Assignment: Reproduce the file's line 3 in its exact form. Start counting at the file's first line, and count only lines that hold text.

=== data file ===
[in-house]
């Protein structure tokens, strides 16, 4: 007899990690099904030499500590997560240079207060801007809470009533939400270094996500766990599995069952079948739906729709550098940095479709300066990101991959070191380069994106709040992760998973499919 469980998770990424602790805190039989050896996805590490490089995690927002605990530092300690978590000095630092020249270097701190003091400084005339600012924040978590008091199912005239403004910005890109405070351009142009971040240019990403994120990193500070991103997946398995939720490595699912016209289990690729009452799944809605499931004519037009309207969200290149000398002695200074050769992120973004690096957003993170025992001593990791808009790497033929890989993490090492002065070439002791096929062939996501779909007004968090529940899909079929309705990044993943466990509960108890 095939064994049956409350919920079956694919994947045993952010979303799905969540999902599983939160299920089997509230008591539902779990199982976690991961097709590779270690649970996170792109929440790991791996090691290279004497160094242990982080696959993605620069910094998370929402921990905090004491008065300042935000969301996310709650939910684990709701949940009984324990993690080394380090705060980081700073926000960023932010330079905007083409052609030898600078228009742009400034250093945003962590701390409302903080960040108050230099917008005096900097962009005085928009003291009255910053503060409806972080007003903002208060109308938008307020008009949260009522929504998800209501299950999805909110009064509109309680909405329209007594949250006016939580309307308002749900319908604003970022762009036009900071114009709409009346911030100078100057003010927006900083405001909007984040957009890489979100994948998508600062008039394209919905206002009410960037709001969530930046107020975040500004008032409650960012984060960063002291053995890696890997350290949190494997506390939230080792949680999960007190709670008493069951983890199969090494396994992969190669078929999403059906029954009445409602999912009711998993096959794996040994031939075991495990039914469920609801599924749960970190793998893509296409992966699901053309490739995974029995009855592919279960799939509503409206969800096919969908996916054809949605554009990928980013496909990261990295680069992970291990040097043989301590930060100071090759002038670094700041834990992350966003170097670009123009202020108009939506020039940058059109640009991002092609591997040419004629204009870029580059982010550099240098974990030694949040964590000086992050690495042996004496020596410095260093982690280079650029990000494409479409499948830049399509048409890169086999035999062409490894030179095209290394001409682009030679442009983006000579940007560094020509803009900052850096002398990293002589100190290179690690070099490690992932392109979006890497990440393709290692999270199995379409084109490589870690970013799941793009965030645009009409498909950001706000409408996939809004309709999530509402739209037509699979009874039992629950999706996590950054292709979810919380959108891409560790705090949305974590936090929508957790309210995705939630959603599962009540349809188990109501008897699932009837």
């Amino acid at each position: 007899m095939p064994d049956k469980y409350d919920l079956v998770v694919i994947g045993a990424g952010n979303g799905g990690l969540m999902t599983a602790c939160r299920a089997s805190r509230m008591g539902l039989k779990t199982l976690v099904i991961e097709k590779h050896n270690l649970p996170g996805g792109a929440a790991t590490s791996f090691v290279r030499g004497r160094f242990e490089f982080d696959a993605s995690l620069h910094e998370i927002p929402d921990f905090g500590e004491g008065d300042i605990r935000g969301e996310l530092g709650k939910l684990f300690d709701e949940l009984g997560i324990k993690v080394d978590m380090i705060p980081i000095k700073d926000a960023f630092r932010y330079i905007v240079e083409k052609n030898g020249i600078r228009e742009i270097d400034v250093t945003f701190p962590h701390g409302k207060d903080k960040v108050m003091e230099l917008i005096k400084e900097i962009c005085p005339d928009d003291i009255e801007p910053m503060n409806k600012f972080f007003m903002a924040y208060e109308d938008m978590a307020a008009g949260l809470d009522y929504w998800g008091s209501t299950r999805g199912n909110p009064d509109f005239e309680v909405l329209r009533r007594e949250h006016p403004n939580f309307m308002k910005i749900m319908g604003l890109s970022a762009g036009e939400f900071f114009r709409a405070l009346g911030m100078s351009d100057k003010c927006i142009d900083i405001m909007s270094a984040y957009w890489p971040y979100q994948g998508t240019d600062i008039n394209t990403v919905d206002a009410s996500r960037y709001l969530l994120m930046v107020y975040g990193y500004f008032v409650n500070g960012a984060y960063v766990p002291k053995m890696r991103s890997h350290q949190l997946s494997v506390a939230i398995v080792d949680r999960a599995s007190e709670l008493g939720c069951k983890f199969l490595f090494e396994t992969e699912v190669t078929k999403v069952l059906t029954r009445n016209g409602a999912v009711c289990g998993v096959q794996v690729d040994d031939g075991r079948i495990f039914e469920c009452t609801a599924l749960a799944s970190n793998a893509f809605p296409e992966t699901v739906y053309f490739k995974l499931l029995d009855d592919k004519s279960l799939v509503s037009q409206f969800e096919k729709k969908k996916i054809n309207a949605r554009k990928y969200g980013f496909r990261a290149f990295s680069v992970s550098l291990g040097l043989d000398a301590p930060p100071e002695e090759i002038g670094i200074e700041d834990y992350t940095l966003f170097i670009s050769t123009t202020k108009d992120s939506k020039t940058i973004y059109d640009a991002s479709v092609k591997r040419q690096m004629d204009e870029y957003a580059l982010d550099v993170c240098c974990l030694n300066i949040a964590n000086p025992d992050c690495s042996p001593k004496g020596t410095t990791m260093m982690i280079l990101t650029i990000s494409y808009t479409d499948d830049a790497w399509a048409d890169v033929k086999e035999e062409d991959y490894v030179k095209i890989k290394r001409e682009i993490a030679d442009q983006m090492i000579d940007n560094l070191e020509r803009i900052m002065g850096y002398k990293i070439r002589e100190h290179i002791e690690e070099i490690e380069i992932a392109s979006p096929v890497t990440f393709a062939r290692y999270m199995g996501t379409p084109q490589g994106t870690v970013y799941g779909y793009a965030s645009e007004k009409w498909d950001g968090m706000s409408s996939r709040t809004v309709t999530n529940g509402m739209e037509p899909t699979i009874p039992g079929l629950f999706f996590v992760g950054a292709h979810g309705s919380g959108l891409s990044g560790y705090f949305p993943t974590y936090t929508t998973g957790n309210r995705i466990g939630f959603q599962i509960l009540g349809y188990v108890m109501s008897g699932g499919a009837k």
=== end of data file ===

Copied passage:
């Amino acid at each position: 007899m095939p064994d049956k469980y409350d919920l079956v998770v694919i994947g045993a990424g952010n979303g799905g990690l969540m999902t599983a602790c939160r299920a089997s805190r509230m008591g539902l039989k779990t199982l976690v099904i991961e097709k590779h050896n270690l649970p996170g996805g792109a929440a790991t590490s791996f090691v290279r030499g004497r160094f242990e490089f982080d696959a993605s995690l620069h910094e998370i927002p929402d921990f905090g500590e004491g008065d300042i605990r935000g969301e996310l530092g709650k939910l684990f300690d709701e949940l009984g997560i324990k993690v080394d978590m380090i705060p980081i000095k700073d926000a960023f630092r932010y330079i905007v240079e083409k052609n030898g020249i600078r228009e742009i270097d400034v250093t945003f701190p962590h701390g409302k207060d903080k960040v108050m003091e230099l917008i005096k400084e900097i962009c005085p005339d928009d003291i009255e801007p910053m503060n409806k600012f972080f007003m903002a924040y208060e109308d938008m978590a307020a008009g949260l809470d009522y929504w998800g008091s209501t299950r999805g199912n909110p009064d509109f005239e309680v909405l329209r009533r007594e949250h006016p403004n939580f309307m308002k910005i749900m319908g604003l890109s970022a762009g036009e939400f900071f114009r709409a405070l009346g911030m100078s351009d100057k003010c927006i142009d900083i405001m909007s270094a984040y957009w890489p971040y979100q994948g998508t240019d600062i008039n394209t990403v919905d206002a009410s996500r960037y709001l969530l994120m930046v107020y975040g990193y500004f008032v409650n500070g960012a984060y960063v766990p002291k053995m890696r991103s890997h350290q949190l997946s494997v506390a939230i398995v080792d949680r999960a599995s007190e709670l008493g939720c069951k983890f199969l490595f090494e396994t992969e699912v190669t078929k999403v069952l059906t029954r009445n016209g409602a999912v009711c289990g998993v096959q794996v690729d040994d031939g075991r079948i495990f039914e469920c009452t609801a599924l749960a799944s970190n793998a893509f809605p296409e992966t699901v739906y053309f490739k995974l499931l029995d009855d592919k004519s279960l799939v509503s037009q409206f969800e096919k729709k969908k996916i054809n309207a949605r554009k990928y969200g980013f496909r990261a290149f990295s680069v992970s550098l291990g040097l043989d000398a301590p930060p100071e002695e090759i002038g670094i200074e700041d834990y992350t940095l966003f170097i670009s050769t123009t202020k108009d992120s939506k020039t940058i973004y059109d640009a991002s479709v092609k591997r040419q690096m004629d204009e870029y957003a580059l982010d550099v993170c240098c974990l030694n300066i949040a964590n000086p025992d992050c690495s042996p001593k004496g020596t410095t990791m260093m982690i280079l990101t650029i990000s494409y808009t479409d499948d830049a790497w399509a048409d890169v033929k086999e035999e062409d991959y490894v030179k095209i890989k290394r001409e682009i993490a030679d442009q983006m090492i000579d940007n560094l070191e020509r803009i900052m002065g850096y002398k990293i070439r002589e100190h290179i002791e690690e070099i490690e380069i992932a392109s979006p096929v890497t990440f393709a062939r290692y999270m199995g996501t379409p084109q490589g994106t870690v970013y799941g779909y793009a965030s645009e007004k009409w498909d950001g968090m706000s409408s996939r709040t809004v309709t999530n529940g509402m739209e037509p899909t699979i009874p039992g079929l629950f999706f996590v992760g950054a292709h979810g309705s919380g959108l891409s990044g560790y705090f949305p993943t974590y936090t929508t998973g957790n309210r995705i466990g939630f959603q599962i509960l009540g349809y188990v108890m109501s008897g699932g499919a009837k």